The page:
Cycling Elite Amateur Sport Skating

HIGH ACHIEVERS: Speed skater Vincent De Haître serves as engine for Canada’s team pursuit cycling squad

Sport: Track Cycling
Event: Men’s Team Pursuit
Age: 27
Hometown: Cumberland
Residence: Calgary
Local Club: Ottawa Bicycle Club/Gloucester Concordes
Third Olympics (First Summer, 2 Winter)
Instagram: @vince_dehaitre


By Martin Cleary

OLYMPIC BOUND: Vincent De Haître is Canada’s 1,000-metre man. No Canadian has pedalled a bicycle or travelled in speed skates as fast over that atypical distance as this Cumberland, ON., native.

A three-time Canadian recordholder in track cycling’s Kilo Time Trial, De Haître was the first national-team cyclist to go under one minute at altitude, when he blazed the Cochabamba, Bolivia, track in 2019 in 58.951 seconds.

He also holds the sea-level national kilo record, which he set almost six months later at the 2020 world track cycling championships in Berlin with a clocking of 1:00.018.

Take De Haître off the slick, aerodynamic bike and put him into a pair of long-track speed skates and he’s almost as fast. He set the men’s 1,000-metre Canadian record in February 2017, at 1:06.72.

Besides being a recordholder, De Haître also has been an accomplished athlete over a season of 1,000-metre races. In his last two World Cup speed skating seasons (2016-17 and 2017-18), he was among the best.

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In 2016-17, he was second on the World Cup 1,000-metre list, scoring one first and a second in the season finale as well as a silver medal at the world championships. In 2017-18, three top-five results put him seventh overall.

On the cycling track, he placed fourth in the One-Kilometre Time Trial at the 2020 world championships, just over half a second (0.523) from the gold medal.

It’s no wonder De Haître will become the 13th Canadian athlete to experience both a Winter and a Summer Olympics, when he completes that rare double-play in early August at the Tokyo Summer Games.

Vincent De Haître. File photo

De Haître, who raced over 1,000 and 1,500 metres as a speed skater at the 2014 and 2018 Winter Olympics, has spent the past three years alternating his training with the Canadian track cycling and speed skating teams.

Training for two different sports throughout the year has been “immensely challenging” for De Haître. By racing in Tokyo and qualifying for Canada’s 2022 Beijing Winter Olympic team, he’d set a record of another sort.

From the end of the Tokyo Summer Olympics until the Beijing Winter Games, there’s only a 180-day turnaround. If De Haître makes the speed skating team, it will be the fastest a Canadian has gone from one Games to the next.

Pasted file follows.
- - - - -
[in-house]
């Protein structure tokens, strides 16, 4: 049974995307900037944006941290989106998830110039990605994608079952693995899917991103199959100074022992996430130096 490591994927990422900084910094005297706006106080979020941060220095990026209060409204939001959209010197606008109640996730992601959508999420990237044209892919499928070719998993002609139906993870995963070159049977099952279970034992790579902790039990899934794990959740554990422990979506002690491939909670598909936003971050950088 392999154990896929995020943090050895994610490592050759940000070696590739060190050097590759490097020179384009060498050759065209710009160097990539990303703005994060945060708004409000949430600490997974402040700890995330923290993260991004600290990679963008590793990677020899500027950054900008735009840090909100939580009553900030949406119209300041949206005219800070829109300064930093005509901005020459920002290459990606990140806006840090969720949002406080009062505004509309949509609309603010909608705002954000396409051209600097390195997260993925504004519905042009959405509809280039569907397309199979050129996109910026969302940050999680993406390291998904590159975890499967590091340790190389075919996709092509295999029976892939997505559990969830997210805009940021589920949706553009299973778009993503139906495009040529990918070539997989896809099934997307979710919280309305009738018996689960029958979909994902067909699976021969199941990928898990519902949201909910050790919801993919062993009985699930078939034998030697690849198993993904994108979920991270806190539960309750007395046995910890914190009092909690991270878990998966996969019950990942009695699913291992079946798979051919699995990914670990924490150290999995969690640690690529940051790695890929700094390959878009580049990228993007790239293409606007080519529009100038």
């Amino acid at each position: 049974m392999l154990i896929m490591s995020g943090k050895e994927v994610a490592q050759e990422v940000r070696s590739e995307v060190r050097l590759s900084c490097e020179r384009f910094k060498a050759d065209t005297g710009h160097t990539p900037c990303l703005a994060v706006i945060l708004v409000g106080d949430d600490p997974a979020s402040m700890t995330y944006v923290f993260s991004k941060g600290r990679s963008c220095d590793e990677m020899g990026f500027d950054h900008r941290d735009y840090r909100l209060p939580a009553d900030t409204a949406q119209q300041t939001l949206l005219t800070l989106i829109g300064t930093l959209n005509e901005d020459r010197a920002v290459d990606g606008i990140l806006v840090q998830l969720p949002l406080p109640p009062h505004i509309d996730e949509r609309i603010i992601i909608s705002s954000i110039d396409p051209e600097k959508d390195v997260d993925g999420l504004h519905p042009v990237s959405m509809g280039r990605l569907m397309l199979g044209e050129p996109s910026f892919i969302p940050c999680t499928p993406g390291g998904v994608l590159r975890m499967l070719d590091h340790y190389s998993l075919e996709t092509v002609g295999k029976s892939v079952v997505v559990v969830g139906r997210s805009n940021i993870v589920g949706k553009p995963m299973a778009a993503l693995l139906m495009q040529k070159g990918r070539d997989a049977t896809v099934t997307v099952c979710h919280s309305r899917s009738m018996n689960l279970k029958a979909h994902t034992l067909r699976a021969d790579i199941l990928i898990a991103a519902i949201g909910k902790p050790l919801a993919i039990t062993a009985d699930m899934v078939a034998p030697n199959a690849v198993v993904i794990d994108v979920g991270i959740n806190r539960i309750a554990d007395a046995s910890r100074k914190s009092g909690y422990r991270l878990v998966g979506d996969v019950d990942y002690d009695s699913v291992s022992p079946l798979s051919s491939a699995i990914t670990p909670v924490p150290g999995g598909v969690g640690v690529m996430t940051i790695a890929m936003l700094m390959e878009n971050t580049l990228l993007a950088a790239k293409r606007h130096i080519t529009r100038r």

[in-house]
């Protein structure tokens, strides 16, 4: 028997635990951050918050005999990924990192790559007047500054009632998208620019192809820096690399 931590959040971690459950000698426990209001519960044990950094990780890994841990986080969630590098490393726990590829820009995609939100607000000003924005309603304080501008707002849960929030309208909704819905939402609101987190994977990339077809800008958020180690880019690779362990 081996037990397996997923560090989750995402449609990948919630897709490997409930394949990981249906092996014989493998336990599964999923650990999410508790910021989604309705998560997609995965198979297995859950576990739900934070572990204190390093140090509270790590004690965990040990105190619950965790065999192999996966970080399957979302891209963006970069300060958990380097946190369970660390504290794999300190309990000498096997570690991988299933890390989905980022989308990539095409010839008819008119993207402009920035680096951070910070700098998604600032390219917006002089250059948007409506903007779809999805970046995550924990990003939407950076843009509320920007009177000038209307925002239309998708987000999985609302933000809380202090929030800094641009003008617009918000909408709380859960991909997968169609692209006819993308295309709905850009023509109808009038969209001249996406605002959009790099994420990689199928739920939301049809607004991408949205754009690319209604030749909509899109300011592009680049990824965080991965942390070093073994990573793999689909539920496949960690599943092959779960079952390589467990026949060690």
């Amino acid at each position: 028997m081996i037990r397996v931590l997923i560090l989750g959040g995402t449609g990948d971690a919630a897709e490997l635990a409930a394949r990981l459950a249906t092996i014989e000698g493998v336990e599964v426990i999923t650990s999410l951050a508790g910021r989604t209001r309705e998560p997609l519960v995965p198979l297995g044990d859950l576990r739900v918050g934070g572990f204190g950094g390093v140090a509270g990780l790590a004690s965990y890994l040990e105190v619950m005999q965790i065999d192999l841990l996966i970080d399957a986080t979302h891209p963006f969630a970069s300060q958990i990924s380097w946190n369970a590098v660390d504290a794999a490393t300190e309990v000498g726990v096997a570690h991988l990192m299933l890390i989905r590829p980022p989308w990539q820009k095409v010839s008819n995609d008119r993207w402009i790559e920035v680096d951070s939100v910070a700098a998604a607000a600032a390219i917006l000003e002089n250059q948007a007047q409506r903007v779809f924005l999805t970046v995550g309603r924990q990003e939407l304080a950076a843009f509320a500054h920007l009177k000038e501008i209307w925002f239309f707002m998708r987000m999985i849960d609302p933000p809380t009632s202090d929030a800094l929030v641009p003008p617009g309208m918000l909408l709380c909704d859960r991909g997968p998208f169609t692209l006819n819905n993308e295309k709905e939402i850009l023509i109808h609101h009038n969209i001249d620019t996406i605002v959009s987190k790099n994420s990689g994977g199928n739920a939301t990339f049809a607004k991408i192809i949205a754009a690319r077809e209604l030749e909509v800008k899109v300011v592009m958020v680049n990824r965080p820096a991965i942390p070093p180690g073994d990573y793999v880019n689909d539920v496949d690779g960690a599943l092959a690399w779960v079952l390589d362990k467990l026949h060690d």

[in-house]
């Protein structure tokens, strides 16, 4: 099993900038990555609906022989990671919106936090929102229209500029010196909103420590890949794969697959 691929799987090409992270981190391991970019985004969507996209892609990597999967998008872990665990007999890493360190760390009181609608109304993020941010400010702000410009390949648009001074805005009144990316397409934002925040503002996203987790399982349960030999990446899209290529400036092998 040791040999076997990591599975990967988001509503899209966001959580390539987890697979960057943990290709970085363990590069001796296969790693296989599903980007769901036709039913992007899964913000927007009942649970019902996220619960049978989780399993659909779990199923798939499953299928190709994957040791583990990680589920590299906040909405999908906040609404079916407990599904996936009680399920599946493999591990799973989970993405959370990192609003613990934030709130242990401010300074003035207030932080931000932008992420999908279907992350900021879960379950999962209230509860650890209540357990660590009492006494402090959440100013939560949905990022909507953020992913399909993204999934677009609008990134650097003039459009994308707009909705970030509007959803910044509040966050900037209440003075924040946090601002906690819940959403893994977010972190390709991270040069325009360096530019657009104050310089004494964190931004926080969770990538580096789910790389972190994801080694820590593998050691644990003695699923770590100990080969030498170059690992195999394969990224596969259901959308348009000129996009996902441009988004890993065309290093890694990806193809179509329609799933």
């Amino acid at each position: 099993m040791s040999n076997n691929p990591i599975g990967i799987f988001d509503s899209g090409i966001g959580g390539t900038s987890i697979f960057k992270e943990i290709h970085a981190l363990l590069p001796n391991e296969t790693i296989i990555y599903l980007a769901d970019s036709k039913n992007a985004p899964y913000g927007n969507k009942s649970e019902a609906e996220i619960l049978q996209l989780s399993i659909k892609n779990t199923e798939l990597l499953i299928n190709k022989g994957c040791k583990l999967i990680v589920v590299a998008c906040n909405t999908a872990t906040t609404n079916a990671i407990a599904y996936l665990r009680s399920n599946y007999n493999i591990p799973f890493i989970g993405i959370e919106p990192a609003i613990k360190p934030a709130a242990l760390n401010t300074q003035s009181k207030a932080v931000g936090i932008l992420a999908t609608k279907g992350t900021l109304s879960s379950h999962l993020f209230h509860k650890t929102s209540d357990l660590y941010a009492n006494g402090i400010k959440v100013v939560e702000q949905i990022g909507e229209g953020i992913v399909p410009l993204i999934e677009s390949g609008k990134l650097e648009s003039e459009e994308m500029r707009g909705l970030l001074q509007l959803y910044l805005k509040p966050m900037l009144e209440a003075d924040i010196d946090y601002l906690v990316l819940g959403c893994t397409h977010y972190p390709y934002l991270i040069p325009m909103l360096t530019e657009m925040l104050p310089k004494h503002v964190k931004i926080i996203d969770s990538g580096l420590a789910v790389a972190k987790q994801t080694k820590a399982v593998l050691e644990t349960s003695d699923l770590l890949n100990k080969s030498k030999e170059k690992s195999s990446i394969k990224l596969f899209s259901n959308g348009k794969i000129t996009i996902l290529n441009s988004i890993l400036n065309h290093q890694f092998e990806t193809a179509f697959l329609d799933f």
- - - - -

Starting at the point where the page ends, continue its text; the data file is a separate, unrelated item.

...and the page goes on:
But unlike his two Winter Olympic experiences, where he skated the 1,000 metres and could potentially do it again in Beijing, there will be no 1,000-metre assignment for De Haître at the Tokyo Summer Olympics.

Instead, De Haître will be the engine on the Canadian men’s Team Pursuit squad as the Kilo Time Trial isn’t part of the Olympic track cycling program in Tokyo. The last time the kilo was on the Olympic schedule was 2008.

“The kilo is an amazing event to watch,” De Haître said. “Sprinters go to their limit. It’s not a full out sprint, but you’re holding your power longer. It makes for an interesting race.”

De Haître is an interesting athlete. In speed skating, he’s a cross of a sprinter and middle-distance racer. But in track cycling, he hasn’t found the Olympic race that makes him feel comfortable just yet.

“There’s no real race for me,” said De Haître, who only gets to race the kilo at world championships and other international competitions. “There’s nothing for me in (Olympic) cycling. But I know I can ride and I’m good at it.”

At the moment, De Haître is very good at Team Pursuit, where four riders start a 4,000-metre race against the clock around a velodrome track and only three riders must finish to lock in a time.

De Haître has a specific role. He takes the speed squad out fast and holds on as long as he can. You can expect him to pull the Canadian riders through the opening 1,000 metres in a minute flat. That may be his Olympic kilo.

Once De Haître begins to power down about halfway through, he’ll go to the back of the cycling conga line or pull off into the infield. Then endurance racer Derek Gee of Osgoode, ON., will take over with Michael Foley and Jay Lamoureux.

The squad of Gee, Lamoureux, De Haître and Foley broke the Canadian record at the 2019 Pan American Championships in Bolivia with an altitude ride of 3:49.974.

At the 2020 Berlin worlds (sea level), Canada was a disappointing 11th in 3:54.469, dropping its global ranking to eighth from fifth, but maintaining its Olympic qualifying berth. Canada last qualified in Team Pursuit at the 1976 Olympics in Montreal.

Canada was shocked by the preparedness and performances of the top countries – champion Denmark, New Zealand, Italy and Australia – at the 2020 worlds. But Canada has improved during seven recent camps and race simulations.

“At our last training ride (June), we were three seconds faster than we were at (2020) worlds,” De Haître said. “We have found improvements. That’s an upside.”


Martin Cleary has written about amateur sports for 50 years. A past Canadian sportswriter of the year and Ottawa Sports Awards Lifetime Achievement in Sport Media honouree, Martin retired from full-time work at the Ottawa Citizen in 2012, but continued to write a bi-weekly “High Achievers” column for the Citizen/Sun.

When the pandemic struck, Martin created the High Achievers “Stay-Safe Edition” to provide some positive news during tough times, via his Twitter account at first and now here at

Martin can be reached by e-mail at and on Twitter @martincleary.

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